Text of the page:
The moral law of the Jews requires them to not only be good (clean), as opposed to being bad (unclean). They are moreover obligated to be holy, consecrated rather than common: (Leviticus 20:7)

Consecrate yourselves and be holy, for I am Yahweh your God.

This consecration involves burnt offerings, that is, offerings which did no good, or might even be considered a waste of resources, from a consequentialist, utilitarian, or even virtue ethics perspective. What this suggests is that there is more going on in this moral law than the simple dichotomy between good and bad. Being good (clean, common) is not enough. One is expected to go beyond good and evil, to hint obliquely at an association with Nietzsche as the OP did.

Christians have a similar moral obligation to be "perfect" in Matthew 5:48 although the burnt offerings are no longer needed since Christians believe Jesus was the last such required offering.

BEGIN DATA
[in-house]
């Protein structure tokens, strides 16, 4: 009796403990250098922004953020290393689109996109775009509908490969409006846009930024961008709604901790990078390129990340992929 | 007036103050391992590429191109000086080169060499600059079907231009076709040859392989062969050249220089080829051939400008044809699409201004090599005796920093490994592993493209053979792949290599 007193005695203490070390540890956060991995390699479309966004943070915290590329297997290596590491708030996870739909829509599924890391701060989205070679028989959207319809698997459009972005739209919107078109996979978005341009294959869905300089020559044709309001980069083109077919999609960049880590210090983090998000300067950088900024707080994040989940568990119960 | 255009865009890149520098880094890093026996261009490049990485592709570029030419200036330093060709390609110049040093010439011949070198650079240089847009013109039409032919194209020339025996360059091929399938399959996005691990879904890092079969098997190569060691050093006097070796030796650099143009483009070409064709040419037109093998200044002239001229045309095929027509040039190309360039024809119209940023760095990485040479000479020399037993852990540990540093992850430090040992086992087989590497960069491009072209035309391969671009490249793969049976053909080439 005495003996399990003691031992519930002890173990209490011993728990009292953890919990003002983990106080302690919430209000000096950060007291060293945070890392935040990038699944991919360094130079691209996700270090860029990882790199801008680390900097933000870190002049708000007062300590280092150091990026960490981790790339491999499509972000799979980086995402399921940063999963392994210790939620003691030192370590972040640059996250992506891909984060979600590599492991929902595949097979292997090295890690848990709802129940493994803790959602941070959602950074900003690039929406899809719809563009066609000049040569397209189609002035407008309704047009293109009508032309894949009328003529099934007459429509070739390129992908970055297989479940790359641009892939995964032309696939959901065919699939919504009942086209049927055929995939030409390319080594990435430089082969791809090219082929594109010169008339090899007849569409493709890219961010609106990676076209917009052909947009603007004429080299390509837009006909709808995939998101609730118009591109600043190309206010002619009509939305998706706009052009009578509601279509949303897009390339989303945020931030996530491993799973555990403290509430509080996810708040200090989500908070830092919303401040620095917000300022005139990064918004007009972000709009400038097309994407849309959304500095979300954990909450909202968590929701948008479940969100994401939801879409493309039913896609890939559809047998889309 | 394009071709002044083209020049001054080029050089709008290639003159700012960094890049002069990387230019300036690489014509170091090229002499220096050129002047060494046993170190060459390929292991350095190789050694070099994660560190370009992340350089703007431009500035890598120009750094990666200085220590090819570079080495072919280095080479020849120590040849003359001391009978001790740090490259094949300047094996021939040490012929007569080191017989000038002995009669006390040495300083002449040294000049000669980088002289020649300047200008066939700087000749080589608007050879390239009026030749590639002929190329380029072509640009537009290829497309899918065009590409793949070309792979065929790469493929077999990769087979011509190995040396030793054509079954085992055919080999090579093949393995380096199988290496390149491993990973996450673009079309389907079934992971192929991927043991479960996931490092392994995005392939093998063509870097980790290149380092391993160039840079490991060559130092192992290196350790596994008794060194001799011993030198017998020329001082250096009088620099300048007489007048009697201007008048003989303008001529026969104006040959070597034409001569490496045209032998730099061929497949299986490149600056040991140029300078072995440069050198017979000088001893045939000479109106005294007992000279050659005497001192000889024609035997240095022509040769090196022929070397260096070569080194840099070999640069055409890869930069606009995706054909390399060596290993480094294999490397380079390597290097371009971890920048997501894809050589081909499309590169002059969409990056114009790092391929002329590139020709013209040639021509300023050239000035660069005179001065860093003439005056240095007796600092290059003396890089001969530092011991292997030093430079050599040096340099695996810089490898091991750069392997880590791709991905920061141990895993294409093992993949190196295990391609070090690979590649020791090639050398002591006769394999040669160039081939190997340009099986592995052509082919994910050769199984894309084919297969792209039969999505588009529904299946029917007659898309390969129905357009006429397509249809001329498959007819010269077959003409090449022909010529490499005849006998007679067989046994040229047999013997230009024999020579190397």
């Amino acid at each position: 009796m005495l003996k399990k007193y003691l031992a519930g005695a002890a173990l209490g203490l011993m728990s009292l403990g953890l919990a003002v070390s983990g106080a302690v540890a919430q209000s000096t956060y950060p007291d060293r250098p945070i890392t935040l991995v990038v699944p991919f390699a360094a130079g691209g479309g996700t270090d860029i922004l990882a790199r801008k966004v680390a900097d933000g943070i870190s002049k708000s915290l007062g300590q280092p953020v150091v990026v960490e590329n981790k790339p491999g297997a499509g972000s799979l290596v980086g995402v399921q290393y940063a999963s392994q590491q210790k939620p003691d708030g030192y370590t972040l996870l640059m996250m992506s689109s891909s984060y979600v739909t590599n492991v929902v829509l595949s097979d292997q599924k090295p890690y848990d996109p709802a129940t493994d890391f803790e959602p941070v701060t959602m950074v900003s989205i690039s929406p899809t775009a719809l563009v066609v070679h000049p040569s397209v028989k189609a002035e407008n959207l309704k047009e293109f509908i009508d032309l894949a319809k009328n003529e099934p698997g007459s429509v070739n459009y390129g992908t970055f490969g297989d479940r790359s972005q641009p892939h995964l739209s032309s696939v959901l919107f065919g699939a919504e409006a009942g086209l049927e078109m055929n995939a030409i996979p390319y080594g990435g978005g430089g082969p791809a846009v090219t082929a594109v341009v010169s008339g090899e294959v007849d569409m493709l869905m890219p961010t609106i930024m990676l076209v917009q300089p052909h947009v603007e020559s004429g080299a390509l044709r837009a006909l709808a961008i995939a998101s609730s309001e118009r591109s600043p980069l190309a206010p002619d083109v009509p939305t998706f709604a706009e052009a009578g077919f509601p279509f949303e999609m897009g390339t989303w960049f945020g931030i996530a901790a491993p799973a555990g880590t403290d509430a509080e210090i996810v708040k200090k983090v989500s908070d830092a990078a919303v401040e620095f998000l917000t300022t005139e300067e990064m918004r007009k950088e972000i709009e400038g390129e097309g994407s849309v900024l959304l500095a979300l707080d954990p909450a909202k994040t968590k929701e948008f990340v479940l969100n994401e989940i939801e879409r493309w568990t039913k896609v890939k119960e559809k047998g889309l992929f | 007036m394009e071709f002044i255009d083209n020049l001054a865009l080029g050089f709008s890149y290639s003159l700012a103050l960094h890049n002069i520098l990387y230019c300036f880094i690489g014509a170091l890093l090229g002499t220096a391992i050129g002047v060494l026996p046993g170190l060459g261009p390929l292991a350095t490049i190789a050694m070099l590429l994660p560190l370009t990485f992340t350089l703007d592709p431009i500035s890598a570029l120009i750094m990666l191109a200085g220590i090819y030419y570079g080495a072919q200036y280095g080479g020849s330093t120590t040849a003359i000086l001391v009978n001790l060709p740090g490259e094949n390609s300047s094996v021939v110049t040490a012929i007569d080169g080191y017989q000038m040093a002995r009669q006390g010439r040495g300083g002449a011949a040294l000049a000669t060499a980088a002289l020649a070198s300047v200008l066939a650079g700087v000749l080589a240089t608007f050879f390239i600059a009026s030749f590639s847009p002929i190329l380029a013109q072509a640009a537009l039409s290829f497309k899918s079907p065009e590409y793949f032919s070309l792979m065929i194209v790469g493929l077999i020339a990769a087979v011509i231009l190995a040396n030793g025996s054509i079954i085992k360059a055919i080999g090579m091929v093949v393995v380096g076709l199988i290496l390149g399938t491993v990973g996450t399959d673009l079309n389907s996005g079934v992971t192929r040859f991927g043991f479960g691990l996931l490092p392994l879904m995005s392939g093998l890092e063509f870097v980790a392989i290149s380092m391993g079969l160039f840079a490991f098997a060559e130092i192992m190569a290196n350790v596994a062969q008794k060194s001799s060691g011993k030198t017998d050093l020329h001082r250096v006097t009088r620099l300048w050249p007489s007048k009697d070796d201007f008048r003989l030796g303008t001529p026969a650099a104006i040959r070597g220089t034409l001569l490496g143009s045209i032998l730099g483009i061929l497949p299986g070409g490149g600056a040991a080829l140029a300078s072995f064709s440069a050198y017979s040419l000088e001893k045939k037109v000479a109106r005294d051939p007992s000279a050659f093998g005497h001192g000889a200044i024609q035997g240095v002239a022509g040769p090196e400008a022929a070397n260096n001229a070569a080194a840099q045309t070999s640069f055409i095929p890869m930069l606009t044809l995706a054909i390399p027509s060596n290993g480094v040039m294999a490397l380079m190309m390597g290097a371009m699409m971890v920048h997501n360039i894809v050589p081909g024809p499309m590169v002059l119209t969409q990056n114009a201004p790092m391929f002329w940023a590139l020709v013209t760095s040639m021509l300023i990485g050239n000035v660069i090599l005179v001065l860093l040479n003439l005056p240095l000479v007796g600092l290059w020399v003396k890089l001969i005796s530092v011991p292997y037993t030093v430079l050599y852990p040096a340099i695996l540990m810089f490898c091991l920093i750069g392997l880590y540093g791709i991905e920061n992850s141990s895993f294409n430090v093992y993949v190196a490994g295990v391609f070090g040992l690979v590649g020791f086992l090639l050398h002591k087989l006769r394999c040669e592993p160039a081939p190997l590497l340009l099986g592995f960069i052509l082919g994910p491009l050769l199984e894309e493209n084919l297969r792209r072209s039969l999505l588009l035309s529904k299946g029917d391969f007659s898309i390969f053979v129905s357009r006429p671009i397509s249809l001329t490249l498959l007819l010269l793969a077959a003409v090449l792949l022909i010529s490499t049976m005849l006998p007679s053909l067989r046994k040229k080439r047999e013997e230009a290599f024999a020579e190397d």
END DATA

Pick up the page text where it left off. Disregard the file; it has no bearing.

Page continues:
This answer is mainly offered to expand the perspective on what is possible with moral obligation in regards to being good rather than bad and to suggest as does G. E. M. Anscombe in "Modern Moral Philosophy" that "moral obligation and moral duty" in terms of the good should be "jettisoned" in favor of some variety of Aristotelian virtue ethics unless one wants to include in that moral obligation the obligation to beyond goodness and to be holy.

Anscombe, G. E. M. (1958). Modern moral philosophy. Philosophy, 33(124), 1-19.

"Leviticus 20:7" retrieved from Bible Gateway https://www.biblegateway.com/passage/?search=Leviticus+20%3A7&version=HCSB